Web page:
Arno's EnergyIdeas (2)
About the effectiveness and evaluation of networks
This is the second edition of "Arno's energy ideas" by Arno A. Evers, founder and long-time until 2006 organizer of the Group Exhibit "Hydrogen + Fuel Cells "at the annual HANNOVER FAIR in Germany since 1995. Until 2010, Evers and his team are worldwide active to speak, exhibit or participate in hydrogen and fuel cells congresses as ambassadors of the Group Exhibition, contracted by Deutsche Messe AG. All these activities are documented on the Internet and are updated regularly.
More and more, mostly state-funded, networks are active worldwide to implement hydrogen and fuel cells into “real life". In Germany, they usually work at the state-level, but they are also known as: "Alliances," "Initiatives ..." or "Joint Implementation Groups..." in other states, EU-funded and even internationally. Some of these networks have existed since the early 1970s, such as the International Association of Hydrogen Energy (IAHE) headquartered in Coral Gables, FL, USA.
Our photo shows a “distribution transformer" of 13.8 kV to 120/220 volts in Texas, USA. Note the cooling elements, which are “needed” to dissimilate the heat from the body of the transformer…(Photo: Arno A. Evers, Arno A Evers FAIR-PR)
Even in Canada there are hydrogen alliances which have been active for more than thirty years. Others arise worldwide these days, with more or less administrative friction losses at different levels. The efficiency of these activities - which often are heading to: "cost targets," "milestone plans," or "Lighthouse Projects" - will be judged by technology historians in a hopefully not-too distant future. However, as we have seen, the "timeline" of these plans and models are usually relatively flexible.
There are other large physical networks, which we use daily, yet more unconsciously. Only in a so-called "electrical crash" will they come into consciousness. I am referring to the power generation and electricity distribution networks. In Germany, electricity is produced at central power stations. The energy carrier is either nuclear energy (27 percent) or fossil fuels (lignite: 23 percent, coal: 21 percent, natural gas: 12 percent), or via “AC feeding points” from renewable energies (wind energy: 5 percent, hydropower: 4 percent, biomass: 3 percent, photovoltaic: 0.3 per cent) or with oil, pumped storage and others (5 percent). All figures according to the Federal Association of Energy and Water Resources (BDEW) for 2006.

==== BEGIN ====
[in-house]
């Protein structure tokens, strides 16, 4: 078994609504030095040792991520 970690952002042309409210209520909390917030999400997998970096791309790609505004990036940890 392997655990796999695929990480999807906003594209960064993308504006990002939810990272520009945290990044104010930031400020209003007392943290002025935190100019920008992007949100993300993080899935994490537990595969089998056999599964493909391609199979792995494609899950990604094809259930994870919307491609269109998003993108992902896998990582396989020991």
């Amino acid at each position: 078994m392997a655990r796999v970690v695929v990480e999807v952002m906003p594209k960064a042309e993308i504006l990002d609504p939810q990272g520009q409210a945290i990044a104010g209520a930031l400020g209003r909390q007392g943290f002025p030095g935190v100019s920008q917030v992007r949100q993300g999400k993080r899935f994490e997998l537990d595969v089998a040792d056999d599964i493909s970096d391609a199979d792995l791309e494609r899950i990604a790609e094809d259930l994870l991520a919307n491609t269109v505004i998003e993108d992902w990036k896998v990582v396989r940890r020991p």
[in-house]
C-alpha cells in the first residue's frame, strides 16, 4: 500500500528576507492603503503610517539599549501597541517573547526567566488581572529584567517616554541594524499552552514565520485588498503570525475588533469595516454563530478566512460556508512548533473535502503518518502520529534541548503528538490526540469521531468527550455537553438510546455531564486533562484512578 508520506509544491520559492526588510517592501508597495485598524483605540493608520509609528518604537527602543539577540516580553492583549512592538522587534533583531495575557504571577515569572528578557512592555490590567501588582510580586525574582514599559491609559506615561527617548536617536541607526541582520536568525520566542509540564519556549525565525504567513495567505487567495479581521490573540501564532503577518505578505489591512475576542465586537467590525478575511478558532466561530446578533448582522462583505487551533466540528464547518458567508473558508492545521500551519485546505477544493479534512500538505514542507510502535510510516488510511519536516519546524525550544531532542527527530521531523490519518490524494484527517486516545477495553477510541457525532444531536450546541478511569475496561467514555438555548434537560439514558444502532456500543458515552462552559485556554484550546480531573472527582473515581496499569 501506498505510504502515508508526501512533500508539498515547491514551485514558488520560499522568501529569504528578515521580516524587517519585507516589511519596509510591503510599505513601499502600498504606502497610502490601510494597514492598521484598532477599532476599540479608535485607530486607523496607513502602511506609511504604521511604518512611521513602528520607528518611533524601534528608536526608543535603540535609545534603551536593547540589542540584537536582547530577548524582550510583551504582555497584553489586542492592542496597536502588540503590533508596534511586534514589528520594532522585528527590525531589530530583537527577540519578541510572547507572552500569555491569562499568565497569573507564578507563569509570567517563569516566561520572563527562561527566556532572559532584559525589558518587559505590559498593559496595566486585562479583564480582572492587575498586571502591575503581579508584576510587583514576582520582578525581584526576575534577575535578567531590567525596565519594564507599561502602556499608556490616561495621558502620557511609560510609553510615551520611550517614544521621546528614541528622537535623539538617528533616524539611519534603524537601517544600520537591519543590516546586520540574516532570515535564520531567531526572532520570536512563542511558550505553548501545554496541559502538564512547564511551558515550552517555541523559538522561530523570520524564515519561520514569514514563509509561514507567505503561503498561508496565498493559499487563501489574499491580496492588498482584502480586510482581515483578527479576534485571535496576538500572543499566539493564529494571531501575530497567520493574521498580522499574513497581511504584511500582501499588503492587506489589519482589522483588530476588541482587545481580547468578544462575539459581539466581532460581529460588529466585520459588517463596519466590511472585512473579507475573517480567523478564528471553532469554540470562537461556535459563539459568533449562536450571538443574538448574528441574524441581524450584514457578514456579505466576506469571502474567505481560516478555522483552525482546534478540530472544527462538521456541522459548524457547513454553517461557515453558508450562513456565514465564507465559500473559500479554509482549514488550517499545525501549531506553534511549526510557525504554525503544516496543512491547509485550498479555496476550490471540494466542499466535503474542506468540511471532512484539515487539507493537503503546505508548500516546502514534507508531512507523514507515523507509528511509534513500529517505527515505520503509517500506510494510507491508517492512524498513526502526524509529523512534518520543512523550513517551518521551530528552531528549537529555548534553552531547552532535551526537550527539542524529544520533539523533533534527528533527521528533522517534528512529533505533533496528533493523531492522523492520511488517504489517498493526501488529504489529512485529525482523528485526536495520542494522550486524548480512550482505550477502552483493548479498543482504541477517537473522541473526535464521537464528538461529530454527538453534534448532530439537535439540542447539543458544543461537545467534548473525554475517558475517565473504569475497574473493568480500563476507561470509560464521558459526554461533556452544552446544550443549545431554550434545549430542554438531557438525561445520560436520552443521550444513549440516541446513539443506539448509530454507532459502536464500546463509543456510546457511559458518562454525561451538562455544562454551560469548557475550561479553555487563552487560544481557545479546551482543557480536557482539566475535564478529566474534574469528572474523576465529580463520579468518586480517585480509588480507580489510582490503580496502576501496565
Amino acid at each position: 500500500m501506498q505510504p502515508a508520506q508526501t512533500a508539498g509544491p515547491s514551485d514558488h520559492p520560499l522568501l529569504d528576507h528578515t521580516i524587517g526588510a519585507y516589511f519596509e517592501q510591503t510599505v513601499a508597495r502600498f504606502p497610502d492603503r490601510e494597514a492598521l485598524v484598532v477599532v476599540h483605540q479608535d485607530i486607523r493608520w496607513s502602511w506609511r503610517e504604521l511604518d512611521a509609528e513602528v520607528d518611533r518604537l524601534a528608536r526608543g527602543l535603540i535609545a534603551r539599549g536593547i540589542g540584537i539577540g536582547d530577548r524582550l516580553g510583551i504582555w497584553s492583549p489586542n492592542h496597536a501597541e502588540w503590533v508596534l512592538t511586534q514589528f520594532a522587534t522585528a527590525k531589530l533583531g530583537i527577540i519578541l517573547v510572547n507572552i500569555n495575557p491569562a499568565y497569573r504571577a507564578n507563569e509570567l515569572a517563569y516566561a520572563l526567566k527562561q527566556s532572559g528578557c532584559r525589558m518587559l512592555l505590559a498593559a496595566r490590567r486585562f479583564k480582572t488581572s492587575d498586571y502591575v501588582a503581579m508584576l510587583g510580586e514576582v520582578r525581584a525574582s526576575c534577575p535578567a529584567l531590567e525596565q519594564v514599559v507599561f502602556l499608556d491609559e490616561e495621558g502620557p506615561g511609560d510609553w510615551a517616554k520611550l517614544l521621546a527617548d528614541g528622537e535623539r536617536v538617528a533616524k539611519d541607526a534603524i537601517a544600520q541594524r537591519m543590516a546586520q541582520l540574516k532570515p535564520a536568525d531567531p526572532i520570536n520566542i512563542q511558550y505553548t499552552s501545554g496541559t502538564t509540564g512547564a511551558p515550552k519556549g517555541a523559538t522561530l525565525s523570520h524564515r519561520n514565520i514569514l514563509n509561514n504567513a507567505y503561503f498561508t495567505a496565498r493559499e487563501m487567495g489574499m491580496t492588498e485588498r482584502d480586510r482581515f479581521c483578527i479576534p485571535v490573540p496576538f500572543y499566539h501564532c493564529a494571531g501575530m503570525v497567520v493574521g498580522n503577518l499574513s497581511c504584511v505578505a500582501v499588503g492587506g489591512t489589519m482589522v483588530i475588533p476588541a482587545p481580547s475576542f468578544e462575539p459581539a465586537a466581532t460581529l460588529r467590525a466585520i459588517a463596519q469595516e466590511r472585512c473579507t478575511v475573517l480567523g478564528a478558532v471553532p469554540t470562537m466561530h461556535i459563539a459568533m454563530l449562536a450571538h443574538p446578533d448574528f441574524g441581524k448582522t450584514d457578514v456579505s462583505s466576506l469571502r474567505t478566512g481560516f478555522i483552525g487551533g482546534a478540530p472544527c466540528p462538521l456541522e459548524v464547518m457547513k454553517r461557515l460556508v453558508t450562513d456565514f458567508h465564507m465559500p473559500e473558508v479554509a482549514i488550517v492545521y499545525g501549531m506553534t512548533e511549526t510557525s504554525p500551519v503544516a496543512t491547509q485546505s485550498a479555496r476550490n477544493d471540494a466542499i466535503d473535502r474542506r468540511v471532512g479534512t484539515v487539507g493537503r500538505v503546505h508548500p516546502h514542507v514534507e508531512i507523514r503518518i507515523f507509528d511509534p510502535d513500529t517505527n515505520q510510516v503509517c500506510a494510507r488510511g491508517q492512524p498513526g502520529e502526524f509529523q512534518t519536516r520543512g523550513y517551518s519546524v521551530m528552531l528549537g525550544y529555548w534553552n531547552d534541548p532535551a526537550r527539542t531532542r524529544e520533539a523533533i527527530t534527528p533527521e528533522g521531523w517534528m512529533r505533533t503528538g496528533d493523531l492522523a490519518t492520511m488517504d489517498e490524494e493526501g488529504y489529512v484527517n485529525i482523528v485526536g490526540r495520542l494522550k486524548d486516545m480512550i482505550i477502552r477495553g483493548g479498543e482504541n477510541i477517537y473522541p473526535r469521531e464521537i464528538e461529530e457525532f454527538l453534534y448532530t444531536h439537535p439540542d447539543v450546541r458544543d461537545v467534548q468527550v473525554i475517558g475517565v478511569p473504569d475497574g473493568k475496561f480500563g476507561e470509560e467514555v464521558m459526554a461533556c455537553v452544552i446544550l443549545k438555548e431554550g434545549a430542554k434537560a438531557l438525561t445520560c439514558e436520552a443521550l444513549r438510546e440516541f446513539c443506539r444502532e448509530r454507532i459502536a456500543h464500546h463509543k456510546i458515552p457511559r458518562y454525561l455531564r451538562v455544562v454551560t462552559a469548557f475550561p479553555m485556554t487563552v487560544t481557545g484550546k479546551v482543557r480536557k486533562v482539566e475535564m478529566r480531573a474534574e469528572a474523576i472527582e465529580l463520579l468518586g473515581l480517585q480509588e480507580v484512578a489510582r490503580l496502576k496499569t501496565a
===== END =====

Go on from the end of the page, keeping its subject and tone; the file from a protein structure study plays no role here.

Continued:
The technology used to produce electricity is not at all new; it emerged at different speeds with the onset of the industrialized worldwide. The efficiencies reached here are rather poor. In Germany the use of renewable energy to produce electricity is only somewhat economical due to the support of high subsidies, which in turn, are financed compulsory by all electricity users by a German law.
Even after the production of electricity, the game gets worse: the distribution of electricity to the end users: as in industry, commerce and households requires in Germany four grid circuits of different voltage and lengths: 1,070,000 km of low-voltage network, 494,000 km medium-voltage network, 36,000 km high-voltage network, and 36,000 km maximum-voltage grid (total: 1,674,700). But that's not enough: in order to distribute the electricity between the individual voltage areas, all operating at 50 Hz alternating current (AC), there are 557 000 medium-voltage transformers, 7,500 high-voltage transformers and 1,100 maximum voltage transformers (total: 566,300 units) working around the clock. The conversion losses created here are immense. They are neither counted nor discussed, they are sort of “taken for granted.” All figures from the Association of Network Operators (VDN), and BDEW, according to the associations, "only estimates” ...
This "hardware inventory" primarily belongs to four electricity companies in Germany, except for a few, currently still negligible companies. More and more frequently, we hear voices raised in Germany for the unbundling of the operation of the electricity distribution network from the companies who are operating the electricity generation power plants; these new network operators must first create a serious “opening balance”. The question is: How can the existing hardware correctly be evaluated? I also wonder: who should or who can do that? And what time is needed to do so?
In view of this data, it would be much more sensible to have a consistently distributed energy production not only to discuss, but also actually be invested by the utilities. If the future path will lead directly to solar generated hydrogen, produced without electrolysis or reforming, the need of the above mentioned production and distribution infrastructure will be obsolete one day. This is a meaningful goal for which it is worthwhile to strive.
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